Here’s to hoping by the time I do another post like this will thing have improved. Thanks for reading!

Azure DevOps Multi-Stage Pipelines: Require Stage Approval

In last week’s post, we covered taking our existing build pipeline and making it a multi-stage Pipeline with a build stage and a deploy stage. This week we are going to add another stage to our pipeline for production. Since we don’t want the production stage deployed before it has been through QA we will need to hold the stage until it is verified ready, which is what this post is going to be about. If you haven’t read last week’s post, Azure DevOps Pipelines: Multi-Stage Pipelines, you might want to start there before reading the rest of this post if you are new to multi-stage pipelines.

 

Add an Environment

In order to require approval on a stage is to associate it with and environment and add the approval requirement to the environment. In Azure DevOps under Pipelines select Environments and then click the Create environment button.

On the New environment dialog fill in a Name. If you had actual resources associated with the environment they can be added to provide traceability, but in this example, we are going to stick with the None option.

Require Approval for an Environment

Now that the resource has been created on its details page we can use the three dots to open the menu and click Approvals and checks.

On the next screen click the +button in the upper right corner and then from the lists of check select Approvals and then click Next. As you can see from the partial list in the screenshot the range of check available for approvals is massive.

The next dialog is used to select the uses or groups who should be able to perform approves for the environment. When your approves are set click Create to finish.

Use an Environment in a Pipeline

If you are following along from a previous post not that the Deploy stage has been renamed to QA to make the Pipeline results clearer.

Before:
- stage: Deploy
  jobs:
  - job: Deploy
    steps:
      - script: echo Fake deploying code

After:
- stage: QA
  jobs:
  - job: DeployQa
    steps:
      - script: echo Deploying to QA

Now we are going to add a new stage for our production environment. Notice that instead of a normal job we are using a deployment job which enables us to specify our desired environment. Deployment jobs have a ton more features than we are using so make sure and check out the docs to see what other options are available.

- stage: Production
  jobs:
  - deployment: DeployProduction
    environment: 'Production'
    strategy:
     runOnce:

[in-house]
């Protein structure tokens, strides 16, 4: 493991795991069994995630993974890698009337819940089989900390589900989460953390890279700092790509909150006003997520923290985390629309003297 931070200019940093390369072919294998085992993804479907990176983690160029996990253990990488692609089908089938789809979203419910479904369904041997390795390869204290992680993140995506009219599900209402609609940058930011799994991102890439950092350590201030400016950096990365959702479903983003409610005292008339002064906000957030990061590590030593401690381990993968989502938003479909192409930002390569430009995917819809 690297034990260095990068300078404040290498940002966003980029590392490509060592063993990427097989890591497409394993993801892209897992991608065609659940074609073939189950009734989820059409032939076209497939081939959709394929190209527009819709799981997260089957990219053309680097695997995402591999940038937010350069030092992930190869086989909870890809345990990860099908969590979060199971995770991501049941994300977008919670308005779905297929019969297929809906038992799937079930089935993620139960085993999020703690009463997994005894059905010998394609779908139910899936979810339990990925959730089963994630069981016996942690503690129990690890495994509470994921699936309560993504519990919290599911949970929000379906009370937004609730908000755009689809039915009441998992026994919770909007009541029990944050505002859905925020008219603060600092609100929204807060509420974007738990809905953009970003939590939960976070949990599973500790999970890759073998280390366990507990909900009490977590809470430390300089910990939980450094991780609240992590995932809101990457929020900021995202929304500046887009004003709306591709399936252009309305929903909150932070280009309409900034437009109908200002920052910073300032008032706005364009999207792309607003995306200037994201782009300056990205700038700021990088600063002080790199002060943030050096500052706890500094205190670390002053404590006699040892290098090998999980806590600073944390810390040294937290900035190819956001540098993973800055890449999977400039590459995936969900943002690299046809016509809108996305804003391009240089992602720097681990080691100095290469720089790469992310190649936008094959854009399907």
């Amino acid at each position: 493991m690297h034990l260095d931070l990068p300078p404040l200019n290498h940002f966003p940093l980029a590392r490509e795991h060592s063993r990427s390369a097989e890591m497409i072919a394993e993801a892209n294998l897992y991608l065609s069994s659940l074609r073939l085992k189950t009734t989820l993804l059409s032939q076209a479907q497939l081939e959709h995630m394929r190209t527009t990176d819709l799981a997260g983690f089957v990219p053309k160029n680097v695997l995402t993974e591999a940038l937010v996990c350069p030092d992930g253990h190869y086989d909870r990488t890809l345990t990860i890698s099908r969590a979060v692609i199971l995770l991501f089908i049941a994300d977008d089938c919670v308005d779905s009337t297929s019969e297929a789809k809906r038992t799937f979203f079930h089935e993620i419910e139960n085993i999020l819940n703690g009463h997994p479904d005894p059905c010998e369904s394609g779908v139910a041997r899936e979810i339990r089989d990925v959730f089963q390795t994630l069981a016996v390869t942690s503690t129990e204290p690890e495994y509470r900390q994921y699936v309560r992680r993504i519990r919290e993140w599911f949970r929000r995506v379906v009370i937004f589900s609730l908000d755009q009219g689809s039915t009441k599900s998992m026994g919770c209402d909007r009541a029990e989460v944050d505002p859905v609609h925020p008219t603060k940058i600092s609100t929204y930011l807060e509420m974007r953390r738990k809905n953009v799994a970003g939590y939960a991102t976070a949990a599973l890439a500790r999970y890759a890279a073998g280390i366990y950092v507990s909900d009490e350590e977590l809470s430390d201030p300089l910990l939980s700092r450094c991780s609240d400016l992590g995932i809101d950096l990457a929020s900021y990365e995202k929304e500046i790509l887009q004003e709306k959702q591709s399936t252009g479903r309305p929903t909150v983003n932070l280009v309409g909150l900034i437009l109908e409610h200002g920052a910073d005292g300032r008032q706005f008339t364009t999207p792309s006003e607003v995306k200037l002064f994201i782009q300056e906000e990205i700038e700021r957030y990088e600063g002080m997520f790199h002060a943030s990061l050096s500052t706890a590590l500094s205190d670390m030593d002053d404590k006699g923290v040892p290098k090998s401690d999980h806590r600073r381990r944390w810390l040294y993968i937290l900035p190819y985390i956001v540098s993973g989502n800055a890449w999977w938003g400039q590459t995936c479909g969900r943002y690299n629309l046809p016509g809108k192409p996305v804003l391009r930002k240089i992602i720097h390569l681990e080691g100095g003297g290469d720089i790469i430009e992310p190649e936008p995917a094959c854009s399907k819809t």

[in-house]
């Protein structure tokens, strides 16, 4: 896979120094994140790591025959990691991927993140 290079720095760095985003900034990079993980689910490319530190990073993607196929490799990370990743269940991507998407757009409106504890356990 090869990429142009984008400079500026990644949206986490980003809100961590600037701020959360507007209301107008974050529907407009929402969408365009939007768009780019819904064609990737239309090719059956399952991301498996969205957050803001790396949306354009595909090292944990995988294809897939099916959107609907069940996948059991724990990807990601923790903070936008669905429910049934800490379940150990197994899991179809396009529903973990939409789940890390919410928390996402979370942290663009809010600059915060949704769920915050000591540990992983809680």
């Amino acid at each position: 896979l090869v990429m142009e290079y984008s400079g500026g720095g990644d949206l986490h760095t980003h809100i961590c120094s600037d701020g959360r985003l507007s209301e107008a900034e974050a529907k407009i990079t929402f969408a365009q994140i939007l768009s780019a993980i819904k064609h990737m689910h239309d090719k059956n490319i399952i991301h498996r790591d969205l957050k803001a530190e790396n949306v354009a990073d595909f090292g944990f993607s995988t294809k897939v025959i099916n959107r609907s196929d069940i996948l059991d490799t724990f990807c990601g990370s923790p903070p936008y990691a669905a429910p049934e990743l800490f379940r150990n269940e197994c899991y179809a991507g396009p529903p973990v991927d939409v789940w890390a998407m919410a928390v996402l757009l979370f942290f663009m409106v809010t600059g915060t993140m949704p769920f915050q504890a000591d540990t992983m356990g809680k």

deploy:
         steps:
          - script: echo Deploying to Production

Save and run the Pipeline and we will look at how this new state presents differently than the Build and QA stages.

Pipeline Results

As you can see in the following screenshot the results of the Pipeline run have has a section notifying that the Production stage can’t run until it has been reviewed. Also, notice in the Stages section that the Production stage shows a Waiting status.

Clicking the Review button will show a dialog that will allow you to approve or reject the stage that is waiting.

Wrapping Up

The extra layer of options provided environments enables most of the scenarios that I missed when I first started playing with multi-stage Pipelines. Having the build and release steps for an app in source control and the added ability to vary them by branch makes this worth it even if I do have to deal with more YAML.

Azure DevOps Pipelines: Multi-Stage Pipelines

The last couple of posts have been dealing with Release managed from the Releases area under Azure Pipelines. This week we are going to take what we were doing in that separate area of Azure DevOps and instead make it part of the YAML that currently builds our application. If you need some background on how the project got to this point check out the following posts.

Getting Started with Azure DevOps
Pipeline Creation in Azure DevOps
Azure DevOps Publish Artifacts for ASP.NET Core
Azure DevOps Pipelines: Multiple Jobs in YAML
Azure DevOps Pipelines: Reusable YAML
Azure DevOps Pipelines: Use YAML Across Repos
Azure DevOps Pipelines: Conditionals in YAML
Azure DevOps Pipelines: Naming and Tagging
Azure DevOps Pipelines: Manual Tagging
Azure DevOps Pipelines: Depends On with Conditionals in YAML
Azure DevOps Pipelines: PowerShell Task
Azure DevOps Releases: Auto Create New Release After Pipeline Build
Azure DevOps Releases: Auto Create Release with Pull Requests

Recap